By Dann Denny
Because Tina Lubarsky is legally blind, she relies on the Bloomington Transit bus system to get around town.
But if a bus driver fails to announce the bus route through an external loudspeaker when it arrives at a stop — something that happens quite frequently — Lubarsky has no idea what bus to climb on.
Not long ago, the 40-year-old Lubarsky boarded the No. 8 Bloomington Transit bus, thinking it was the No. 6 bus, because the driver failed to announce the number of his route.
“I saw an outline of the number on the outside of the bus, but I thought it was a 6 and it really was an 8,” said Lubarsky, who has been partially blind since birth. “I didn’t realize it until I felt the driver make a turn. I knew the No. 6 bus goes straight for a long time.”
Lubarsky pulled on a cord notifying the driver with a chime that she wanted to get off at the next stop, which she did. Trouble is, Lubarsky had no idea where she was, so she used her cellphone to call Bloomington Transit headquarters and talked to Eli McCormick, the corporation’s customer service manager.
“I told him I was panicked because I didn’t know where I was,” said Lubarsky, a physical therapist. “He offered to come pick me up, but I said, ‘That’s OK, I’m pretty sure I’m on a sidewalk; just talk me through it.’ Eli stayed on the phone with me for about 10 minutes until I made it back to my bus stop.”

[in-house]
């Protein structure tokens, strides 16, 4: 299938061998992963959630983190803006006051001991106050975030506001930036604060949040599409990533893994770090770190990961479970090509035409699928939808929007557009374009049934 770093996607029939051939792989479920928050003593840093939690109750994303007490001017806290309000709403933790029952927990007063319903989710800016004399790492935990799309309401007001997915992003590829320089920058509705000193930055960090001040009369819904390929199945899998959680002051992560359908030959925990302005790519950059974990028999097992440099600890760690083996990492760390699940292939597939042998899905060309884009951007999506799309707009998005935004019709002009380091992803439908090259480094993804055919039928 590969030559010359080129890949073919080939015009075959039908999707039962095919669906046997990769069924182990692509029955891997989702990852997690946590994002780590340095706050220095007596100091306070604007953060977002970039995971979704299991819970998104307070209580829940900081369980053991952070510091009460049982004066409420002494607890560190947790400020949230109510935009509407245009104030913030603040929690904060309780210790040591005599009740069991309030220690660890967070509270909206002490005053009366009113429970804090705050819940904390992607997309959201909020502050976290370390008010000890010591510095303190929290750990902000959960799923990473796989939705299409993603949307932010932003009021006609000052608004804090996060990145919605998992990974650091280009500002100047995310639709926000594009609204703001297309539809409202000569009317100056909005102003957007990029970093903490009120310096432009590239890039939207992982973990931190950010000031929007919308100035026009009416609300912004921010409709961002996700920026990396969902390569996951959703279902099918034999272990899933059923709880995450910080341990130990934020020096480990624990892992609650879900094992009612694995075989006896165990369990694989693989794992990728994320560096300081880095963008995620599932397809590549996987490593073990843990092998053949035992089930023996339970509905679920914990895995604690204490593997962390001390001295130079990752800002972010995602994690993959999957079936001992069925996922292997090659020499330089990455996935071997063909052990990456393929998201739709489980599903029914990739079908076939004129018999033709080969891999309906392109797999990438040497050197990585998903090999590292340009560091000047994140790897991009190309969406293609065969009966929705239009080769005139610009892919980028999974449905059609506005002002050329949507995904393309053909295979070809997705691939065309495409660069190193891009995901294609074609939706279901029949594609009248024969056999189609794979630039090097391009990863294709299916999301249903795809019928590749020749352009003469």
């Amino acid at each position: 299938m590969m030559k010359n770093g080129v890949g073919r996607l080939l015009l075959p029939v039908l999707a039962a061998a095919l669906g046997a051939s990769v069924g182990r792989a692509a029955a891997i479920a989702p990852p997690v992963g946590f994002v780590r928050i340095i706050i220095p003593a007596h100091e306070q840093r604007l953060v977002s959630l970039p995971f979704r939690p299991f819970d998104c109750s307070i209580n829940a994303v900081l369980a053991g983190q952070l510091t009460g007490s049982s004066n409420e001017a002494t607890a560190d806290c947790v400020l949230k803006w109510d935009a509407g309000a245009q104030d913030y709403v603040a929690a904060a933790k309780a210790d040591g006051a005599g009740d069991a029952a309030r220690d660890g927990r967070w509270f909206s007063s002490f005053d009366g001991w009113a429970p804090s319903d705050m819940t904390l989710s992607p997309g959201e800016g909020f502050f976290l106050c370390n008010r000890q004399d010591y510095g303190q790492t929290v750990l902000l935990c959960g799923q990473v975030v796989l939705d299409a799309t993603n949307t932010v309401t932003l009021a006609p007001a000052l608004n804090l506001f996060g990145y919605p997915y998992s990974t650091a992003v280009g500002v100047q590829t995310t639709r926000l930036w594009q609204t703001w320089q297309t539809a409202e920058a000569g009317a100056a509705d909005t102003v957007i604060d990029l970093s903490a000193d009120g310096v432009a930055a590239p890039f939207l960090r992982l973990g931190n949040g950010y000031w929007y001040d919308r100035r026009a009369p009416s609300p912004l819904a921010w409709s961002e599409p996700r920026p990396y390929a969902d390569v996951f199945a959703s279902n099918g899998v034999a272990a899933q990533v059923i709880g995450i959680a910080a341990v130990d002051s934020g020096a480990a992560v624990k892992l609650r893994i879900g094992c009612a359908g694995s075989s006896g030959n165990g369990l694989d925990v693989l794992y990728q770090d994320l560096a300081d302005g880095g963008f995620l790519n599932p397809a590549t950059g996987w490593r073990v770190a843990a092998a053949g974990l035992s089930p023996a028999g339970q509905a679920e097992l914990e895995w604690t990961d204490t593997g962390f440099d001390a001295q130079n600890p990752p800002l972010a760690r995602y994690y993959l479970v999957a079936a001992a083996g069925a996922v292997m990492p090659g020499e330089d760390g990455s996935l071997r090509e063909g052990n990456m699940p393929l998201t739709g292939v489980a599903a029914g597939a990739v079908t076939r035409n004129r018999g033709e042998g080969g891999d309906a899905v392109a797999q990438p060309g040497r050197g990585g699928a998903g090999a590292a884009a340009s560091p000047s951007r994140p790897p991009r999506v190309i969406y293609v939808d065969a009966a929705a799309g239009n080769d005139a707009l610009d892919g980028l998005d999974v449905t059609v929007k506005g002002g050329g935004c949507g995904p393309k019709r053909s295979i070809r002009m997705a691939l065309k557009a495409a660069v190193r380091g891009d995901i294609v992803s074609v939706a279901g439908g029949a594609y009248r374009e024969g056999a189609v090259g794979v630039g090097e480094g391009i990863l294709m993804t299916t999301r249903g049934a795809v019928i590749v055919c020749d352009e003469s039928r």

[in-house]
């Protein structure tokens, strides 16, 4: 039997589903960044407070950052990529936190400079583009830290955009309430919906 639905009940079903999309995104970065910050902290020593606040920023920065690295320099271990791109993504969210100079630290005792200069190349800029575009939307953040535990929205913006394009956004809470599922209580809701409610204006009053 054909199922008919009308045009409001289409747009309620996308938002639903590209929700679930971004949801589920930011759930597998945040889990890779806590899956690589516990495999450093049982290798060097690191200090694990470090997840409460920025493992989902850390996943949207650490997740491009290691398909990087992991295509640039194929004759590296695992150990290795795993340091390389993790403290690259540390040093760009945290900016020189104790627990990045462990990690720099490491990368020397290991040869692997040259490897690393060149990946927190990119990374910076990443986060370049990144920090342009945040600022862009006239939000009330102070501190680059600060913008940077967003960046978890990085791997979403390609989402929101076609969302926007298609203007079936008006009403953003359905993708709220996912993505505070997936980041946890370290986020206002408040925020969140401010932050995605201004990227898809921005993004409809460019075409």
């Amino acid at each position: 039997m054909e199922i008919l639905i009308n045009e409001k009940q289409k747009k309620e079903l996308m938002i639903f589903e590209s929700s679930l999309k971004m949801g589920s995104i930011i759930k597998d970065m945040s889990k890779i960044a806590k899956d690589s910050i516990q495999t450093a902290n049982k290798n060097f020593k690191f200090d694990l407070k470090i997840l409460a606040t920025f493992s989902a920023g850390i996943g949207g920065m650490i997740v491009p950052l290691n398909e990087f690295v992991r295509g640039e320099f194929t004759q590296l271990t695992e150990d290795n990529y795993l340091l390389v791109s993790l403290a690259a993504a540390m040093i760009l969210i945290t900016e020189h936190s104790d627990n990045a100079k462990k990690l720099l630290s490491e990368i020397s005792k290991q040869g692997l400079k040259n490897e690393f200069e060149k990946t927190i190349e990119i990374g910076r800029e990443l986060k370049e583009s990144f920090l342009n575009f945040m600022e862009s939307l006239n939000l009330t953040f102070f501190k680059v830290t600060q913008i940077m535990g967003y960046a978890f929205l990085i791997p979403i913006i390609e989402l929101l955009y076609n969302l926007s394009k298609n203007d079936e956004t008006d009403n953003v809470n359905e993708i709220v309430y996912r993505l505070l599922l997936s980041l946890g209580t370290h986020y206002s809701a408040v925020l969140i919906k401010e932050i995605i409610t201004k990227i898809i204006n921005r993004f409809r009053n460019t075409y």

Lubarsky, and three people who are totally blind, told The Herald-Times this week that Bloomington Transit’s 65 bus drivers often don’t follow the municipal corporation’s policy regarding announcements.
BT Director Lew May said the policy requires drivers to make internal announcements to passengers, informing them of key intersections and destinations along the route as they approach them; and to make external route announcements to those waiting at bus stops served by two or more buses.
But visually impaired people say few drivers take the policy seriously.
“The drivers never make the external announcements and make the internal announcements maybe 25 percent of the time,” Lubarsky said. “If you point out the policy, the drivers are not too happy.”
Tuesday, aboard the No. 5 bus that made 11 stops from Jackson Creek Middle School to the Washington and Fourth streets bus station, the driver was friendly — smiling and saying hello to passengers as they boarded — but did not make a single internal or external announcement.
“We know the bus drivers are very busy and have a lot of responsibilities,” Barb Salisbury said. “But if they would just practice this policy for two to three weeks it would become a habit for them, and not a hassle at all.”
May said Bloomington Transit drivers do have a boatload of responsibilities — driving a large bus on congested streets in all kinds of weather, helping passengers in wheelchairs on and off the bus, collecting fares, monitoring passes, keeping in touch with dispatchers on their radio systems and answering passenger questions.
“It’s a challenging job, and safety is always paramount,” he said. “This is not an excuse for drivers not making announcements, but distracted driving has become a national issue in recent years.”
Jeff Busch acknowledges that issue, saying that when he reminds bus drivers of Bloomington Transit’s policy, they often tell him they are too overwhelmed by other responsibilities to remember to make the announcements.
Lubarsky said she sometimes asks a bus driver to at least announce the particular bus stop where she wants to get off. But she said people should not have to ask drivers to comply with a well-known policy.